Some Nights When Nothing Happens Curated by Kristopher Benedict.
Featuring  Jacke Gendel, Peter LaBier, Halsey Rodman, and Kristopher Benedict

“Nobody goes there anymore. It’s too crowded.”

As much as the crowd holds an allure, there may be a greater draw towards quiet places and smaller communities. We are all attracted to the uncommon and the obscure, to that band that no one in your town has heard of yet. The artists of “Some Nights When Nothing Happens” find a common ground in that movement away from popular taste, as they look for meaning in overlooked models and idiosyncratic histories.

“Nobody goes there anymore. It’s too crowded.”

This apocryphal Yogi-berra-ism more likely first saw print in a short story by John McNulty titled “Some Nights When Nothing Happens Are The Best Nights in This Place”, first published in the New Yorker Magazine in 1943.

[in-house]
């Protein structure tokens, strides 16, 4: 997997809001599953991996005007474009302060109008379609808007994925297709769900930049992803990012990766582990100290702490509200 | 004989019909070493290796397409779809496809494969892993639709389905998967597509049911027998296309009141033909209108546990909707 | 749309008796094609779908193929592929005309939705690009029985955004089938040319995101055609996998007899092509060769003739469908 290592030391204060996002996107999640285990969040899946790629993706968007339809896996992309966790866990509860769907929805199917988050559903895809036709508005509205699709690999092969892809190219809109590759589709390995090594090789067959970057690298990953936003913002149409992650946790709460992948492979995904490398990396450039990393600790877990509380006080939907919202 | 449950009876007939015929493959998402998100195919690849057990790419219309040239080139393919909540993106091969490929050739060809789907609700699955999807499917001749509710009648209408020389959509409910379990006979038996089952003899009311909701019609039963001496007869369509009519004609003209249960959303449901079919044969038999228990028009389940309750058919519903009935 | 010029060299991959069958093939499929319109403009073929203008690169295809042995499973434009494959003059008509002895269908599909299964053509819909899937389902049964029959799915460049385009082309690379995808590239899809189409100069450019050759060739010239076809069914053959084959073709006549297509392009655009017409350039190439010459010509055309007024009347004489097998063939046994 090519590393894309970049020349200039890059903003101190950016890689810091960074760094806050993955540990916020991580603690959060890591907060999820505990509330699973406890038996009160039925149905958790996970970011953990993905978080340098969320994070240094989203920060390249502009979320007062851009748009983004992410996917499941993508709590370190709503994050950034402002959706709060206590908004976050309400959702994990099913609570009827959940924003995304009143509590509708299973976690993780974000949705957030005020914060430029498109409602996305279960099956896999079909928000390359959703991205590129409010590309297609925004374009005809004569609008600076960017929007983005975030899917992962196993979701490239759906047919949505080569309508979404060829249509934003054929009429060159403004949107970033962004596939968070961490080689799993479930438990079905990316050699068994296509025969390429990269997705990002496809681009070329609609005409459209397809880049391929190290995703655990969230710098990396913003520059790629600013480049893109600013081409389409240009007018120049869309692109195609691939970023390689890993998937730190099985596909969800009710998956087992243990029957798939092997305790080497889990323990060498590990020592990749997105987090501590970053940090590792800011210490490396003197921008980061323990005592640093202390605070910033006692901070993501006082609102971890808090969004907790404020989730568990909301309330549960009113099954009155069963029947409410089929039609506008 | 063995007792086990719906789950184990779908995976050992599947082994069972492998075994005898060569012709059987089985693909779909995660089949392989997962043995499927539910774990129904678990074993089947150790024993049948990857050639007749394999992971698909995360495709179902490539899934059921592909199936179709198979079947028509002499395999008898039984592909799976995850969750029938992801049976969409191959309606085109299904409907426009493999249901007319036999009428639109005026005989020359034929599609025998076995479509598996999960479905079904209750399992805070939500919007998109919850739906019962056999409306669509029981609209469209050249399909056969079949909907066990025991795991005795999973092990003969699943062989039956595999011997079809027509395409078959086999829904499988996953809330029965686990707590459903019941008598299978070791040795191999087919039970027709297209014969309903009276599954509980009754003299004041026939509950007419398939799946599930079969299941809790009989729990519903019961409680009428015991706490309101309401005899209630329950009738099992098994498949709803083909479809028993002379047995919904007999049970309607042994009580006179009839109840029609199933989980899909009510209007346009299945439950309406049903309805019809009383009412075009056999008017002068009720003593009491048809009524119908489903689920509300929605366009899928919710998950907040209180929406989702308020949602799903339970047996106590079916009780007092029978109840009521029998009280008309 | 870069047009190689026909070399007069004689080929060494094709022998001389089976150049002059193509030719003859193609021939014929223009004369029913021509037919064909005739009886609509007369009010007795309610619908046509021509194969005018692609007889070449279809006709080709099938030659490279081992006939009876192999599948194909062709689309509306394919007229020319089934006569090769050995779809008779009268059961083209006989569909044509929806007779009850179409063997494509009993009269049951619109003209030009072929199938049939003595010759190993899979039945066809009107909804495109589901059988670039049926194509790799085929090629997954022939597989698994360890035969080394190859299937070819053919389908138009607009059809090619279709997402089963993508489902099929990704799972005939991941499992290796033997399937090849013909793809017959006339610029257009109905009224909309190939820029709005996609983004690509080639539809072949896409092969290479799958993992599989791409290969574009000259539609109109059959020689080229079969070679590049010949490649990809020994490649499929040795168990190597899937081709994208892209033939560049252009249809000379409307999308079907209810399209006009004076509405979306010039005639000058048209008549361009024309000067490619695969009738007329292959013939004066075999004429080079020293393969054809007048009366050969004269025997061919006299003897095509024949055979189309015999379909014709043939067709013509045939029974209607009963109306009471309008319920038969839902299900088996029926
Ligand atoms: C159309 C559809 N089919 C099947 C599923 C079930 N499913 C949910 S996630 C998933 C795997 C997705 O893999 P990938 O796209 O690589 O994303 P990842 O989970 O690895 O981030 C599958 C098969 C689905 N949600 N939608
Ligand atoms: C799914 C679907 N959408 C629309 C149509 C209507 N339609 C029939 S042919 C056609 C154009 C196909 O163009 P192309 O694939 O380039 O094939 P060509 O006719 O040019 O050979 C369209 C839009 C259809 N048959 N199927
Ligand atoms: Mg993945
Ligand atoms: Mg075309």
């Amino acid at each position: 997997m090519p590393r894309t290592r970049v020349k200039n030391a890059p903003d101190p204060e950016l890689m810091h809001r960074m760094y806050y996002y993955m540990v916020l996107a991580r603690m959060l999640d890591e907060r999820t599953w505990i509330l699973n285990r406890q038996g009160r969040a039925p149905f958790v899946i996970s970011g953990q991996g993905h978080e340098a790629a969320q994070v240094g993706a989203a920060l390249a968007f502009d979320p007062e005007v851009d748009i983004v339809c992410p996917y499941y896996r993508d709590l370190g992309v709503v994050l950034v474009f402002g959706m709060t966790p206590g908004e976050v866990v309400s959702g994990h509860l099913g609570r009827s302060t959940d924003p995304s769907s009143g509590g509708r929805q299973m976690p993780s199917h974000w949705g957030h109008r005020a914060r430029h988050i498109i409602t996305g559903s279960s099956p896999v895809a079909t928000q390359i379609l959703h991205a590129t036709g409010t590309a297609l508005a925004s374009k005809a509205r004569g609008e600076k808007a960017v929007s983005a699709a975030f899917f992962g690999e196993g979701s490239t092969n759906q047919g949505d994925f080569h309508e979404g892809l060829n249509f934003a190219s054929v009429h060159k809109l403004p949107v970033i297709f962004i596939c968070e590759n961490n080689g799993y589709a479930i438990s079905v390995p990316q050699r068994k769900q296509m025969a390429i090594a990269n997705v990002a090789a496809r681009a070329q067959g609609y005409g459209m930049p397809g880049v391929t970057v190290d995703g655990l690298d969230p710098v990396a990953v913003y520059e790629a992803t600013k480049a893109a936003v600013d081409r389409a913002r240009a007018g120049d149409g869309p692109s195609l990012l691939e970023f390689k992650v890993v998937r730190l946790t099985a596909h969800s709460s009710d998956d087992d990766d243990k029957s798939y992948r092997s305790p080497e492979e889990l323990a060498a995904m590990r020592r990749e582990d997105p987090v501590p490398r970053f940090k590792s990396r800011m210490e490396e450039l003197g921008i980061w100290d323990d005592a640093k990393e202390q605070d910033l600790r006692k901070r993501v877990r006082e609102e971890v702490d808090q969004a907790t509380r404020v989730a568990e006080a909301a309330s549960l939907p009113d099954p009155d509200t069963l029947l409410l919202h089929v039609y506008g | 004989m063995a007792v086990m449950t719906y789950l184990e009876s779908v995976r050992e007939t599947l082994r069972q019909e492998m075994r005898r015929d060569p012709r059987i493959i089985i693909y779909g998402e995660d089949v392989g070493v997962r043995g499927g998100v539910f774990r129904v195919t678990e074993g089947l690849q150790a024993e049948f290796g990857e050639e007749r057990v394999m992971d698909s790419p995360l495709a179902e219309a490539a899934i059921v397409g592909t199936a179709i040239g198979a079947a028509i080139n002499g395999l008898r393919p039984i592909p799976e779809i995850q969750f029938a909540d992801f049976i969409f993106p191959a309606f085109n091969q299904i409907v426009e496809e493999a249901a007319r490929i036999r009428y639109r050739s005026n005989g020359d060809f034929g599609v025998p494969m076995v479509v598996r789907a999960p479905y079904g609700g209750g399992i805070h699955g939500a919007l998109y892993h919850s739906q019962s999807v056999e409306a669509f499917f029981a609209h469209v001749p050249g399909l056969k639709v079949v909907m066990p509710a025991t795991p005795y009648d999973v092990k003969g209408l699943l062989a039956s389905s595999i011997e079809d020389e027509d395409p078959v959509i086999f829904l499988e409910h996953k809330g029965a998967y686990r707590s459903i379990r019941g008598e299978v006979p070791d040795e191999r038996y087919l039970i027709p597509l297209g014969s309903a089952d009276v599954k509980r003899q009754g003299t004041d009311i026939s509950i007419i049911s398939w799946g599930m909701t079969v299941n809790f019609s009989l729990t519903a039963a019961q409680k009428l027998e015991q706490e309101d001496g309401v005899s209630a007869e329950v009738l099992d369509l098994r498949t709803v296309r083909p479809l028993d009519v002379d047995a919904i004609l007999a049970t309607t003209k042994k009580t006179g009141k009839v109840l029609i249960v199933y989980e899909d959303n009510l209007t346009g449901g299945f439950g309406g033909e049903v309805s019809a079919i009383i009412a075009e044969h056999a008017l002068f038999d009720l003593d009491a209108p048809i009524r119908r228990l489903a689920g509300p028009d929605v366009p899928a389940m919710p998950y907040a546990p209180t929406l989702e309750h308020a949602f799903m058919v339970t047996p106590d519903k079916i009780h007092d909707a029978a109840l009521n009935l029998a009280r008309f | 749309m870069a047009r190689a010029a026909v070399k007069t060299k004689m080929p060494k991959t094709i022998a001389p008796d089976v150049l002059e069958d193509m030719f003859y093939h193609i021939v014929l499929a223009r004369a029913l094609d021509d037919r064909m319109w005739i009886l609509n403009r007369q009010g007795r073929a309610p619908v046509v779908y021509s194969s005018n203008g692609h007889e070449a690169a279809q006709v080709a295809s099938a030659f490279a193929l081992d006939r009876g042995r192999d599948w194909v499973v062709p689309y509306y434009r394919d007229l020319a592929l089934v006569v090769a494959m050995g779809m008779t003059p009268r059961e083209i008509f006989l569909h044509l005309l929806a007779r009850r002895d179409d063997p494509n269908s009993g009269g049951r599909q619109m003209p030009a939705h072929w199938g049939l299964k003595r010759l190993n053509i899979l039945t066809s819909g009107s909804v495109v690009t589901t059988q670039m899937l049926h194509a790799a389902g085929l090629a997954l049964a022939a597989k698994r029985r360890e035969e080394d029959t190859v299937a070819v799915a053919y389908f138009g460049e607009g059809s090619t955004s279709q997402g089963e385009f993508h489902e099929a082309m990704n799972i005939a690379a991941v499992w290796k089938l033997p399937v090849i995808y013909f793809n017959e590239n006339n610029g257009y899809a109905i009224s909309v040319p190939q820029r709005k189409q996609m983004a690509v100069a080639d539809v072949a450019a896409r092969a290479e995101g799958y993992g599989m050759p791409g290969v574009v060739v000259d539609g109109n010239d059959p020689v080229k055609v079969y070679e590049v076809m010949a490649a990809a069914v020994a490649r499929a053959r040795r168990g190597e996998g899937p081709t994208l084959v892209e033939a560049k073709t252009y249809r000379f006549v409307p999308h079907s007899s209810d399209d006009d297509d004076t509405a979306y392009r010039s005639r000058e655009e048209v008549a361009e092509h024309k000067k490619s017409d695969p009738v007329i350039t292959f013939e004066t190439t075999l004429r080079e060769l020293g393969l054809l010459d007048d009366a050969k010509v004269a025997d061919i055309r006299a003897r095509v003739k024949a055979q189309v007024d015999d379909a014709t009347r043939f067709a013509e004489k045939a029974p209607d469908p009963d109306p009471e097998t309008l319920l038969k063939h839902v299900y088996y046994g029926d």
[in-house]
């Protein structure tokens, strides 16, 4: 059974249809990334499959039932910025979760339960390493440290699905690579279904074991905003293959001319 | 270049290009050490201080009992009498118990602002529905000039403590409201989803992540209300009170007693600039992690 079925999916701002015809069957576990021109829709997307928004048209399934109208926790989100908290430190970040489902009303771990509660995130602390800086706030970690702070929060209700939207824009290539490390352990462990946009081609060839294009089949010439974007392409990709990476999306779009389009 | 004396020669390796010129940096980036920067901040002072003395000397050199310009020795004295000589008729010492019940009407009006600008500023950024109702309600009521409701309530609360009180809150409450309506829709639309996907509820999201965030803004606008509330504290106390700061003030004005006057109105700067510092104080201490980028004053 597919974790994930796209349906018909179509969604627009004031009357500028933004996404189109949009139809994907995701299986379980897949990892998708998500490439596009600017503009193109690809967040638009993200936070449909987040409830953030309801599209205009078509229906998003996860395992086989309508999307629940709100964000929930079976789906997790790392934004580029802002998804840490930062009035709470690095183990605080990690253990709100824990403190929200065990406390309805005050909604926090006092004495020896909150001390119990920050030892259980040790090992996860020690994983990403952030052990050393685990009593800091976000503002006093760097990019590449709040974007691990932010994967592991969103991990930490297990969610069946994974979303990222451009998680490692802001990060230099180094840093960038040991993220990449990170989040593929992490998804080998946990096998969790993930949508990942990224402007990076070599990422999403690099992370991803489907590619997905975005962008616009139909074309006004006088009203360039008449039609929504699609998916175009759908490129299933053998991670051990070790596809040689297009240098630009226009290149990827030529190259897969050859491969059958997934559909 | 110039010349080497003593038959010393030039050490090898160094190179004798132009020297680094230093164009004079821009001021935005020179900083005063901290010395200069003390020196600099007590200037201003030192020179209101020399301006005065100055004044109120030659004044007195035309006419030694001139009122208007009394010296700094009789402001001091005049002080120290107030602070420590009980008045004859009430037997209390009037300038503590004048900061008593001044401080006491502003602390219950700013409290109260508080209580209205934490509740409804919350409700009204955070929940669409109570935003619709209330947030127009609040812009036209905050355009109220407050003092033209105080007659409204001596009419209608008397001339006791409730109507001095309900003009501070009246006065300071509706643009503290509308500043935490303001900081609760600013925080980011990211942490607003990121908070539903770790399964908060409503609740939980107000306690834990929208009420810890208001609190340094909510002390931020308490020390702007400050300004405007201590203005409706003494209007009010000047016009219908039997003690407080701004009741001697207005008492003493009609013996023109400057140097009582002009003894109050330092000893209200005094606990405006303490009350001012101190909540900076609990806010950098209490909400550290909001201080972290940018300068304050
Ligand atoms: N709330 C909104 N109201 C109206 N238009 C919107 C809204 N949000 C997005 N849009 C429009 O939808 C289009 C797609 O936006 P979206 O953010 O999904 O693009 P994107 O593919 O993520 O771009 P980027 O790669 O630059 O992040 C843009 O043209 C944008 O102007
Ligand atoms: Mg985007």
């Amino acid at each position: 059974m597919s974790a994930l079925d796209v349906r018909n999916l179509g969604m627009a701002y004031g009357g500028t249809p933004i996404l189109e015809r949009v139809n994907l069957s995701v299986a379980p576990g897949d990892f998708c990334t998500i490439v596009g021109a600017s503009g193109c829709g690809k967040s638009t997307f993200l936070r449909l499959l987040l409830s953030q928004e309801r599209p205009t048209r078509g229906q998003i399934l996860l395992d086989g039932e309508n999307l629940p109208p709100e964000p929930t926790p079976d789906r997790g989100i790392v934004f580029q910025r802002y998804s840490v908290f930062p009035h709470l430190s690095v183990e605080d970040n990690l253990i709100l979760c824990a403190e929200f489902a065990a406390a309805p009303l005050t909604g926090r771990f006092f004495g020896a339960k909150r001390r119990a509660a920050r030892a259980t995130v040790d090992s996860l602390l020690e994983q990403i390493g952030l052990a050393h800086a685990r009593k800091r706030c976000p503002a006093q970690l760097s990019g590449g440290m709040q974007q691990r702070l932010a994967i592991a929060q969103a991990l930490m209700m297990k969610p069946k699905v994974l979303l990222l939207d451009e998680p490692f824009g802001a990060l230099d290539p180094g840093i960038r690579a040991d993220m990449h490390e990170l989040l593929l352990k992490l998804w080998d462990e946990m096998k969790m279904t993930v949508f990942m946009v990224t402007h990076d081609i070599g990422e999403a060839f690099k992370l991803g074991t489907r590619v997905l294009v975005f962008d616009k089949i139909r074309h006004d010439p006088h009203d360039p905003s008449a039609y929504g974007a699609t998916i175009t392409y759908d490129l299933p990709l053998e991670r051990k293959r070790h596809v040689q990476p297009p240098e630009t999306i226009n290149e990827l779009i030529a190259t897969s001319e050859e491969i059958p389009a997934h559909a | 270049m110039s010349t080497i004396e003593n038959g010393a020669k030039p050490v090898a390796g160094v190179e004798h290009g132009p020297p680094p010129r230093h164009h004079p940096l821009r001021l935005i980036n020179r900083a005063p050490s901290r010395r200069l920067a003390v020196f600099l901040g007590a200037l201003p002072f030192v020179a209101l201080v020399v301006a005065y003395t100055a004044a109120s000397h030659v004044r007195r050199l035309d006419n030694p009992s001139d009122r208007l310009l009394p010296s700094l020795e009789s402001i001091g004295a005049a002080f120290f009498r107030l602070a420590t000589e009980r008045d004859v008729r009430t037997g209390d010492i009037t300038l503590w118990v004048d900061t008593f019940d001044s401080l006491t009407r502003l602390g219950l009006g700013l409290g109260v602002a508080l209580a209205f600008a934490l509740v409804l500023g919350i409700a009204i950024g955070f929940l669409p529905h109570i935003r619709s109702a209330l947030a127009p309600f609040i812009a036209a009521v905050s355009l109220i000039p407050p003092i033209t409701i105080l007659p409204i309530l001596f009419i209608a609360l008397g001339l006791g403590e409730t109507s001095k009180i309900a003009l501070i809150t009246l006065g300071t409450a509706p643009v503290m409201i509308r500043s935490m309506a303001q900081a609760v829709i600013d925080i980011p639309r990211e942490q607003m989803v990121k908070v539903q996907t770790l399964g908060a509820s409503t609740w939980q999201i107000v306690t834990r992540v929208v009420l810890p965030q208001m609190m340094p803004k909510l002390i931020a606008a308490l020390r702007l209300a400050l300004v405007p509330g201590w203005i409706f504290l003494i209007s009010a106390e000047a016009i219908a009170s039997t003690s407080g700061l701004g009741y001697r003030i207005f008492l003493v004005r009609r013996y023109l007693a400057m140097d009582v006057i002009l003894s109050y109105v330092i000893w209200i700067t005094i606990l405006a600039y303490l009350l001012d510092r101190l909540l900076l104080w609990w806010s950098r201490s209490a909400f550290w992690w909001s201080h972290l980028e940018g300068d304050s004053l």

The symbolic space of our exhibition is the Bowery bar that provides the setting of McNulty’s story, a mellow pub full of regulars on a late weekday night / early morning in December. The conversational atmosphere allows the author to range across a multitude of themes: a cost-benefit analysis of the peaceable atmosphere of an empty pub as opposed to one that is packed with paying customers, the difficulties of learning the Chinese language, whether or not the sour beer artist, who is employed only once a year ought to receive a holiday gratuity for his services, the dangers of riding a train on Christmas Eve with a drunk...”

Similarly, the work featured here shares no single declarative sentiment but aims to involve the audience in a less formal dialogue between the art works on display and between the diverse practices of the artists who created them. In an open way, “Some Nights When Nothing Happens” talks about the perceptions, affinities, personalities, and stories shared between these artists.